Connect with us

Economy

ECB Confronts Shifting Markets as Economy Stays Frozen: Eco Week – BNN

Published

 on


(Bloomberg) — European Central Bank officials will set policy this week against a backdrop of investors betting on a global upturn even as the euro zone remains mired in pandemic lockdowns and painfully slow vaccinations.

President Christine Lagarde will need to test her institution’s current stimulus plans against the challenges presented by those contrasting situations. While some of her colleagues have signaled concern over rising global bond yields, driven partly by the faster vaccine drive and bigger stimulus plans of the U.S., others are taking it in their stride for now. Investors will be watching Monday’s bond-buying data to see if the ECB ramped up purchases last week.

Meanwhile the ECB will assess the damage to growth from another lost quarter, with lockdowns throughout the euro region freezing activity as health authorities’ immunization efforts struggle to gain traction compared with the U.K. and U.S. Along with the decision on Thursday, Lagarde will unveil new quarterly forecasts at a press conference.

Where the Frankfurt institution can take some comfort is that it already has extensive stimulus in place. The centerpiece of that is its pandemic purchase program, whose original aim was to keep yields in check. That’s currently set to last at least another year.

But sooner or later, as officials observe how a recovery takes shape, they are going to have to decide whether the support currently pledged with that tool is enough.

What Bloomberg Economics Says:

“The ECB has emphasized its intention to maintain favorable financing conditions in an effort to support the recovery. We anticipate a clear message from the Governing Council that higher bond yields are triggering an unwarranted tightening of conditions.”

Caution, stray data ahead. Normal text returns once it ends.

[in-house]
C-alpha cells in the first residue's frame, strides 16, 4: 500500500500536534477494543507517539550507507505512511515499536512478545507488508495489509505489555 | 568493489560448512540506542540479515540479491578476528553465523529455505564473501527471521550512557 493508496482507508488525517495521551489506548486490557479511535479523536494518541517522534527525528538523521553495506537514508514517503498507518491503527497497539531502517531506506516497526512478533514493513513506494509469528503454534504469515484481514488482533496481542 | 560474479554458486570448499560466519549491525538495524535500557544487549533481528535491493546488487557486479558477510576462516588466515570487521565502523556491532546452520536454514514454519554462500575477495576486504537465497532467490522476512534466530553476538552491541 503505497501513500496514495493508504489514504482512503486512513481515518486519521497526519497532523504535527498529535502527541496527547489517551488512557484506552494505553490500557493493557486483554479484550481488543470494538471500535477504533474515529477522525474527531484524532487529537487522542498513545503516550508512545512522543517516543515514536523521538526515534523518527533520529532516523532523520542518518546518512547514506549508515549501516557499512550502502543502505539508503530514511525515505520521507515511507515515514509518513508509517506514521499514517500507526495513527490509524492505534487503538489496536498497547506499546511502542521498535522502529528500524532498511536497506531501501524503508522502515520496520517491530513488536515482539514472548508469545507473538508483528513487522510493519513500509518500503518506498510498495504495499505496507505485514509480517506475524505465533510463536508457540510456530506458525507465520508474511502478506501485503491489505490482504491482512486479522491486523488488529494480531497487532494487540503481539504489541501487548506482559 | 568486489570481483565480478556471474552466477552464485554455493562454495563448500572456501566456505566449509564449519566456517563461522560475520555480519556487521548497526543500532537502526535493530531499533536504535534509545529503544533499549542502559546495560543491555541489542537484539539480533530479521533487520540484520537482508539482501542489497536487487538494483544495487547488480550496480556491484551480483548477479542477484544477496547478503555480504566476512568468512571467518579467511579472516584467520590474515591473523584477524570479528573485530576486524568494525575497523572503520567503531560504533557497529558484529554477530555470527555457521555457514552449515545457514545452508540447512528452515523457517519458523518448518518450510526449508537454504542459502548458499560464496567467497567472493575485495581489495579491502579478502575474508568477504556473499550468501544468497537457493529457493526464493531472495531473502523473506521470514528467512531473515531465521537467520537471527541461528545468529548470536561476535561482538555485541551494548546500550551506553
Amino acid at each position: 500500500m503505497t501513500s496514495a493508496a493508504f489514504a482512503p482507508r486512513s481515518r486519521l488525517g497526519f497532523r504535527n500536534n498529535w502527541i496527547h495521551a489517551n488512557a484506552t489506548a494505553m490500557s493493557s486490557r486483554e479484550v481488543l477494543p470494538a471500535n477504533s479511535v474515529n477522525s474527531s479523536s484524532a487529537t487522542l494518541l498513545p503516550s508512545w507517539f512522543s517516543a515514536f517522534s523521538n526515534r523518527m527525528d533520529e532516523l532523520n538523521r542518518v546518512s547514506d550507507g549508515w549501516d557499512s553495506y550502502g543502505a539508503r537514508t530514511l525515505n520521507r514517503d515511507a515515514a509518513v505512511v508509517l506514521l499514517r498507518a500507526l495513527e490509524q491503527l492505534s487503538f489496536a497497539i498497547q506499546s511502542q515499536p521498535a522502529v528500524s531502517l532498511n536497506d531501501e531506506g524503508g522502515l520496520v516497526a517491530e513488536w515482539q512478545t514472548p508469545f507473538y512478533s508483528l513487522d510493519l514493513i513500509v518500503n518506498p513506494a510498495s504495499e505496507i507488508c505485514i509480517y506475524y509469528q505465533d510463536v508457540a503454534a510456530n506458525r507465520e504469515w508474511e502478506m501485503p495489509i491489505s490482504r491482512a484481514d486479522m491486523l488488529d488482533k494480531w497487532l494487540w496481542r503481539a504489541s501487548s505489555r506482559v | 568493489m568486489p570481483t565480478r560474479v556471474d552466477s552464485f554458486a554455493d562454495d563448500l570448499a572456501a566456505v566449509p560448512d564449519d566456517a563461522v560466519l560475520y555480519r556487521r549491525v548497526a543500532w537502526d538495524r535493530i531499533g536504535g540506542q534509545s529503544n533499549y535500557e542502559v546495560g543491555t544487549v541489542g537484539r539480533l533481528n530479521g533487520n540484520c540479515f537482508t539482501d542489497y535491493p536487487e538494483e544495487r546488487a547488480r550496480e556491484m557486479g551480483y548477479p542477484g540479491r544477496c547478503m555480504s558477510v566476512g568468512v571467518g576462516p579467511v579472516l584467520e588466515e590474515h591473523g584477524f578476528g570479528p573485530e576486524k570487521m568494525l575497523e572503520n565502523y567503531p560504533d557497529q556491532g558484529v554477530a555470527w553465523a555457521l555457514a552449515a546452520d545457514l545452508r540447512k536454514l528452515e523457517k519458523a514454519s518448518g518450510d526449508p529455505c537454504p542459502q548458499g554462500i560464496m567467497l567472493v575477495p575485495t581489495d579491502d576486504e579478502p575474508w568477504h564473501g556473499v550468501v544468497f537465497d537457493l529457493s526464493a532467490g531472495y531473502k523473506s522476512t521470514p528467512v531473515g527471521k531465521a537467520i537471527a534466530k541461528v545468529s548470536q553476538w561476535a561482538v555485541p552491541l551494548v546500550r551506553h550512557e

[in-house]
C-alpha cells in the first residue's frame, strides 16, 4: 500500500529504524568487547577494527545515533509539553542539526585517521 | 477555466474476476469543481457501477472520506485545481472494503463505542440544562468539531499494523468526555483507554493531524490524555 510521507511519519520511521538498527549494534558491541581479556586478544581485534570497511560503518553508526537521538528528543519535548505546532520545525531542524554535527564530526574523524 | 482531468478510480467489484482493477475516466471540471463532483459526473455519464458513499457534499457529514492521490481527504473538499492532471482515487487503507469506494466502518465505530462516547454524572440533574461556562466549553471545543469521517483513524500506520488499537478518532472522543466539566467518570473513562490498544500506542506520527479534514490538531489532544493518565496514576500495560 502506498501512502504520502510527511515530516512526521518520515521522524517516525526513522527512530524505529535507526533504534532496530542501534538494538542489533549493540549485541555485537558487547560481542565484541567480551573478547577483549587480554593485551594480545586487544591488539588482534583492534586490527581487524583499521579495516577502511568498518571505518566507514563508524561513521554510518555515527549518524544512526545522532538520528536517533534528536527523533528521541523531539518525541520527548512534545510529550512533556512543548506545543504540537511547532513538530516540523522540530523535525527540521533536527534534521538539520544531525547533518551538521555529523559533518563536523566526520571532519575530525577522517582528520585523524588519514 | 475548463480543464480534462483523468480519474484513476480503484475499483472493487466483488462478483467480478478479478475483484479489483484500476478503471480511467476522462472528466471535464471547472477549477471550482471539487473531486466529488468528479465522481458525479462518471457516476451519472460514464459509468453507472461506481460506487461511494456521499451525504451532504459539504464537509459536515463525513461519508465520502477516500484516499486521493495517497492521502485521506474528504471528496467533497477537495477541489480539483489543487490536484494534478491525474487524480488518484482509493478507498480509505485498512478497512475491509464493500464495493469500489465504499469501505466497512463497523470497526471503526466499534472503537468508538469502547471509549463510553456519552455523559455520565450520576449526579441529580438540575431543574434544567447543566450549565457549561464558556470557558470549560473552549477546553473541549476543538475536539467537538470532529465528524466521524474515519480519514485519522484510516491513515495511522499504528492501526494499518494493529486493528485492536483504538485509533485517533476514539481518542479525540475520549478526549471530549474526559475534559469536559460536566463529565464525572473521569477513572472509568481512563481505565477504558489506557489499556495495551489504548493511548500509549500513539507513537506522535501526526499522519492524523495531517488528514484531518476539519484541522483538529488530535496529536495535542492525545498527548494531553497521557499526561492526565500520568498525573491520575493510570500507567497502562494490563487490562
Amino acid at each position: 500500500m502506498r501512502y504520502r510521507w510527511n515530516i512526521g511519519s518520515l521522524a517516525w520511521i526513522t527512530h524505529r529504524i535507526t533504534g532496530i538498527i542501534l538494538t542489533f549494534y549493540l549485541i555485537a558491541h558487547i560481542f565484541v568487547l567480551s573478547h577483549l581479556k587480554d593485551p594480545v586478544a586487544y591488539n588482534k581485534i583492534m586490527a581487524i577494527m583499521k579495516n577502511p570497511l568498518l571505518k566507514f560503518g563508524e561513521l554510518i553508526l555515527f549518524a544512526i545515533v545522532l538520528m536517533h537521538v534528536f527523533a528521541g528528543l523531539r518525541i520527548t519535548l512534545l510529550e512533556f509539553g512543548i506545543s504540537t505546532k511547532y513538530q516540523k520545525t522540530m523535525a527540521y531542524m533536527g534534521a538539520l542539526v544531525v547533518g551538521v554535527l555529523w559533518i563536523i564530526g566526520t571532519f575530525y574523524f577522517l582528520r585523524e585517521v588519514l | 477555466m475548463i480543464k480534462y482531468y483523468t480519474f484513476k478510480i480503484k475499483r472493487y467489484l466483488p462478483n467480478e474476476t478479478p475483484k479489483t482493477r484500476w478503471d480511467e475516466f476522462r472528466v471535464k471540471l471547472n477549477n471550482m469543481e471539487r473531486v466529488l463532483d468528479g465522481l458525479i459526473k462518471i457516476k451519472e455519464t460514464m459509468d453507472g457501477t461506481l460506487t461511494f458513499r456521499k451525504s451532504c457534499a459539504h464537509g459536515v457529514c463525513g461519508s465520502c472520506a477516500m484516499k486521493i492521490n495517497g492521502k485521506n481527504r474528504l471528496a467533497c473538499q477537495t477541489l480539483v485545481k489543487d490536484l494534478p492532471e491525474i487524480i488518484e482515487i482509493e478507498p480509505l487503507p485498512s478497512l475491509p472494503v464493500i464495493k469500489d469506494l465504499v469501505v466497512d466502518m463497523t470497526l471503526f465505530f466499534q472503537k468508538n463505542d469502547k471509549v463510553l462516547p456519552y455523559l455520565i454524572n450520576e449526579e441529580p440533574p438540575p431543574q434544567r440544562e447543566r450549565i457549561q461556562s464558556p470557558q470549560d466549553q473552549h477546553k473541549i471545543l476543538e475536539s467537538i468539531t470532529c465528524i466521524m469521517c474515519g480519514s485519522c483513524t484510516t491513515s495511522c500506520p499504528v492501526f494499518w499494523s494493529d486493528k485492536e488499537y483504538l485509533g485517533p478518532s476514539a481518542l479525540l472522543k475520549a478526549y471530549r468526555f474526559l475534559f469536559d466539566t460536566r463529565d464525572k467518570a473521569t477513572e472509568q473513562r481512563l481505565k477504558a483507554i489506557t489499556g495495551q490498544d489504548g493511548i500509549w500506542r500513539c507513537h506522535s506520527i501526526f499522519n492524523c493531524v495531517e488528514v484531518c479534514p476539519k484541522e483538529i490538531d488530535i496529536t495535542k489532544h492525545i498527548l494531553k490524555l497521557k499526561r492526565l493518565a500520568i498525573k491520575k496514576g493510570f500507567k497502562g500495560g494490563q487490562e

–Maeva Cousin, David Powell and Jamie Rush. For full preview, click here.

Elsewhere, Canada, Serbia and Kazakhstan are among countries with interest-rate decisions, the OECD presents its latest economic forecasts, and the U.K. will release data that may show the initial impact of post-Brexit trading.

Click here for what happened last week and below is our wrap of what is coming up in the global economy.

U.S. and Canada

Investors in the U.S. are watching for the latest consumer price data Wednesday as debate heats up over fears of inflation rising in pockets of the economy. Other reports due out this week include updates on the federal budget, weekly jobless claims and consumer sentiment. Federal Reserve policy makers are in blackout ahead of the central bank’s next meeting on March 16-17.

President Joe Biden’s signature $1.9 trillion Covid-19 relief bill passed the Senate on Saturday, following a more than 25-hour marathon of amendment votes that was completed only after a lengthy interruption while Democrats settled an intra-party dispute over unemployment aid. The measure, the American Rescue Plan Act, now heads back to the House, where Majority Leader Steny Hoyer said a vote will be held Tuesday.

Bank of Canada policy makers meeting Wednesday are likely to indicate they have no plans to withdraw stimulus from the economy any time soon, even as they prepare to adjust their quantitative easing program.

  • For more, read Bloomberg Economics’ full Week Ahead for the U.S.

Europe, Middle East, Africa

A turning point in the U.K.’s pandemic response is due on Monday, when schools in England reopen. The measure is an initial step unveiled as part of Prime Minister Boris Johnson’s plan to unlock the economy as vaccinations roll out.

Britain’s other pressing economic challenge, its exit from the European Union, may feature in gross domestic product for January. That report on Friday will reveal a glimpse of the growth impact from the country’s new trading relationship with the bloc as of the start of this year, in addition to the third lockdown.

The U.K.’s two most senior economic policy makers will also speak, with Bank of England Governor Andrew Bailey delivering a speech, and Chancellor of the Exchequer Rishi Sunak testifying to Parliament’s Treasury Committee about last week’s budget.

In the euro region, policy makers will be bound to a quiet period before the ECB decision later in the week. German industrial production data for January on Monday will signal how the factory base there is weathering the global slump and a continuing lockdown.